Our group studies the interaction of light with matter by using cutting-edge optical tools. We are interested in many-body quantum systems consisting of interacting atoms, molecules or electrons. Examples include dense atomic vapors, layered 2D semiconductors and supramolecular structures. We develop and utilize techniques and ideas in ultrafast spectroscopy and quantum optics, such as multidimensional coherent spectroscopy and quantum entanglement, to probe and manipulate quantum dynamics of such systems. The group explores fundamental physics associated with these problems and facilitates unique applications in fields such as quantum information processing, solar energy conversion, optoelectronics, metrology, imaging, sensing and biomedical science.
Optical Multidimensional Coherent Spectroscopy
The concept of Multidimensional Coherent Spectroscopy originated in nuclear magnetic resonance (NMR) and revolutionized NMR studies of the structure and dynamics of bio-molecules. By using state-of-the-art femtosecond lasers, the same concept can be implemented in the optical region. Optical Multidimensional Coherent Spectroscopy has been proved to be a powerful tool for studying couplings and dynamics in complex systems. We use this technique to study many-body interactions and dynamics in atoms/molecules, semiconductor nanostructures and other solid state systems.
Many-body physics in atomic/molecular vapors
Interatomic and intermolecular interactions are among the most fundamental processes in atomic, molecular and optical physics. The nature of many-body interactions in even a dilute atomic vapor is still not completely understood. We are interested in understanding the nature of interactions and collision processes in various media under different conditions to answer open questions including: What is the range of interaction? How many atoms should be accounted for? What is the role of the local field? What happens during the collisions? What is the effect of the non-Markovian behaviors? We are also exploring correlation and collective effects in atomic vapor such as supperradiance, single-photon superradiance, collective N-atom Lamb-shift and other emerging behaviors.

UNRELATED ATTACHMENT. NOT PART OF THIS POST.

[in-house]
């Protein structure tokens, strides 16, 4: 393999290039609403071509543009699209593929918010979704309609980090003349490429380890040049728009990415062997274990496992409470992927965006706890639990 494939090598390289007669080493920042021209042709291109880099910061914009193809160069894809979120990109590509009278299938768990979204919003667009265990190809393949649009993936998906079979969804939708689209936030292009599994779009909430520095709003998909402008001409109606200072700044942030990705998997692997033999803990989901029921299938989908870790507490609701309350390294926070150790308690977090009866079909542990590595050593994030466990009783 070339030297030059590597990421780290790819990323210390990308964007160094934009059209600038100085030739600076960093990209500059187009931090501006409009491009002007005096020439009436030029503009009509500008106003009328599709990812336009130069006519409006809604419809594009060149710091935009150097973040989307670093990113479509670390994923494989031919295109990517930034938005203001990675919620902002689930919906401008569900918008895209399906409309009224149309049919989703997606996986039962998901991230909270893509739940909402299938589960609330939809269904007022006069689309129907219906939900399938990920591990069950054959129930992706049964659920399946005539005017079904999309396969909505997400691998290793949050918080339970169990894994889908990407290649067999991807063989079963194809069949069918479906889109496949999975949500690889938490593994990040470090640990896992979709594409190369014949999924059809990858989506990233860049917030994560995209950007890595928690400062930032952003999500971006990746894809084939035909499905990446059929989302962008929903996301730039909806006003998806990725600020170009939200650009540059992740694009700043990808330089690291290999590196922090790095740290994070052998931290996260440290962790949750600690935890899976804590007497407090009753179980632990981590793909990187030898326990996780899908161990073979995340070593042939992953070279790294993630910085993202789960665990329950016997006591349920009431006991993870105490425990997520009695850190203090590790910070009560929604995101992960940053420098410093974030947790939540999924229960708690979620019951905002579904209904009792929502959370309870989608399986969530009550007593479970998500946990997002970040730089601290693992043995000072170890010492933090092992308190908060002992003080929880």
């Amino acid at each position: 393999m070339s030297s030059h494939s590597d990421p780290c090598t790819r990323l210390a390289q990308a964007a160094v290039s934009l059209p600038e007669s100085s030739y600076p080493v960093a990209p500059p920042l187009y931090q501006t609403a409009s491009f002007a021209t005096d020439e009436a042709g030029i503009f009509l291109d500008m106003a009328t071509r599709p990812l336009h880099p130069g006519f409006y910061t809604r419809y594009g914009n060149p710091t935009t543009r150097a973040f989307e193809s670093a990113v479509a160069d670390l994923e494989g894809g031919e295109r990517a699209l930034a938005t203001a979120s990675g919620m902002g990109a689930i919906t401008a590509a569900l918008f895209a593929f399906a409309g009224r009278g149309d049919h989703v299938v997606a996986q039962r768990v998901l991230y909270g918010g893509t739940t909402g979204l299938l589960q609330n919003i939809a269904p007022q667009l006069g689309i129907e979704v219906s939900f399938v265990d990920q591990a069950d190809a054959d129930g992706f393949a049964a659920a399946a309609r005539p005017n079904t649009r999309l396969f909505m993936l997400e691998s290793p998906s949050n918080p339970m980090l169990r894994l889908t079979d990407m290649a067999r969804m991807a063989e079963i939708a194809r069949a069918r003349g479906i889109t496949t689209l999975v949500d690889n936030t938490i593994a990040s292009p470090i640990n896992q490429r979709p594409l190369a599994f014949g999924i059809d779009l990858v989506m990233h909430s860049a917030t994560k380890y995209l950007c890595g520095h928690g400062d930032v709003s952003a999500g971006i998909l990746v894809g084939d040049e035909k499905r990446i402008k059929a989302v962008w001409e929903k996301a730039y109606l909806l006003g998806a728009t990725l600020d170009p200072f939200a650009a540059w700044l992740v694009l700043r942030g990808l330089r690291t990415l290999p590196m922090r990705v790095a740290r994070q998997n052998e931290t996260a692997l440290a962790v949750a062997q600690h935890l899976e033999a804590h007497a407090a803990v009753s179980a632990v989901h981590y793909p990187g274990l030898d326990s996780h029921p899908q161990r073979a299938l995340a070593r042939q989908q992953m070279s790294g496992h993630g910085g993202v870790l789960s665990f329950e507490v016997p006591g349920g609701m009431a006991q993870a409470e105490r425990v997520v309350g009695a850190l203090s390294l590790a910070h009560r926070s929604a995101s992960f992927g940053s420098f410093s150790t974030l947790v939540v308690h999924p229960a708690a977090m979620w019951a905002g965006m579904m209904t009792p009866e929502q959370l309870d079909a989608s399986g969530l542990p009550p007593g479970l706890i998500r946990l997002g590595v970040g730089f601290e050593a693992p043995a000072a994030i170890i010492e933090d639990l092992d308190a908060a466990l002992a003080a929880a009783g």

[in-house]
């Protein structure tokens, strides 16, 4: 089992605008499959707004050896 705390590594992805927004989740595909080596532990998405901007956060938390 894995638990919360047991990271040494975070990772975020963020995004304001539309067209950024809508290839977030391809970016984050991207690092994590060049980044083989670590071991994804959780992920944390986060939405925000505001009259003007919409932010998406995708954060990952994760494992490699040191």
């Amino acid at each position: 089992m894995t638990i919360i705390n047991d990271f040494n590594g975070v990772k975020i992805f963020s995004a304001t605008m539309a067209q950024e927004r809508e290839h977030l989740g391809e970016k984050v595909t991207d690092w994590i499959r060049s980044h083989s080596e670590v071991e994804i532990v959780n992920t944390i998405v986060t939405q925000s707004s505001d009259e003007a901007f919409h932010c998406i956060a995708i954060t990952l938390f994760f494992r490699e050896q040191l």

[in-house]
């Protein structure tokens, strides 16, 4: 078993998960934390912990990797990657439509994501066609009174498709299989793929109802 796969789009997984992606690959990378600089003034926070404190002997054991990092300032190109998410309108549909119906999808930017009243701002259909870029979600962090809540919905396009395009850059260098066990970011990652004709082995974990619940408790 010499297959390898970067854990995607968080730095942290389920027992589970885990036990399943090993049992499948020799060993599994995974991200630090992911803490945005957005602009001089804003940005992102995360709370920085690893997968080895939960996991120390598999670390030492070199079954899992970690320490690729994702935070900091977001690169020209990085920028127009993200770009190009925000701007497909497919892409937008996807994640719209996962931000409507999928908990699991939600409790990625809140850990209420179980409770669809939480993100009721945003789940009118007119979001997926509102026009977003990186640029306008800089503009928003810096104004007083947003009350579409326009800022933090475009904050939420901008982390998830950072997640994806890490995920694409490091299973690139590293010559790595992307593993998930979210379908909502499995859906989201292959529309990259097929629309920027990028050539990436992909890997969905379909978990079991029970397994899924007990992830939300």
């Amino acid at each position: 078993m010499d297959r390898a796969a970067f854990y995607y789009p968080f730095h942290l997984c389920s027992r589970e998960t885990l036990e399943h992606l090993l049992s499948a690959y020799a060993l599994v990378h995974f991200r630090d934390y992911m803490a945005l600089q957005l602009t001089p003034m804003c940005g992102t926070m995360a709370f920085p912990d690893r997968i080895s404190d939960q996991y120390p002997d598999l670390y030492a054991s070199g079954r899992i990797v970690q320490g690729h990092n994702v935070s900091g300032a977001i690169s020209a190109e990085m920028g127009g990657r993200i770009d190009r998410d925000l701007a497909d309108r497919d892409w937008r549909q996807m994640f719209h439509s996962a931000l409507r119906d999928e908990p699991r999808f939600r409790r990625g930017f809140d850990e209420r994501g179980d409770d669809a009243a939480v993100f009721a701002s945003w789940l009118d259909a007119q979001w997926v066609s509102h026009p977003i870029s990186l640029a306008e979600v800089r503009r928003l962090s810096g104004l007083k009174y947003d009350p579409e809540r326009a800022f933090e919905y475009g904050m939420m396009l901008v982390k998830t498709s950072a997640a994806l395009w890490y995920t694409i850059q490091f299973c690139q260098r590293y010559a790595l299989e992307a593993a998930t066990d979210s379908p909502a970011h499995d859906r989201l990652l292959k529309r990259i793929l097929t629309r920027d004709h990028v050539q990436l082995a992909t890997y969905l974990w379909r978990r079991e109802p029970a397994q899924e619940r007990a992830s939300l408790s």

Valley dynamics in atomically thin 2D semiconductors
Atomically thin two-dimensional (2D) crystals such as grapheme posses remarkable physical properties, providing opportunities to study new physics and develop novel applications. A new class of 2D materials is layered transition metal dichalcogenides (TMDs). Monolayer TMDs have direct band gap in the visible region and display strong photoluminescence at the K and -K points in the Brillouin zone. The valley-dependent optical selection rules allow selective carrier excitation in on of the two nonequivalent K valleys and manipulation of valley polarization and coherence. This property can be used for valleytronics, which aims to use valley indices as carrier to process information. We use ultrafast optical pulses to probe and control valley dynamics in layered TMDs.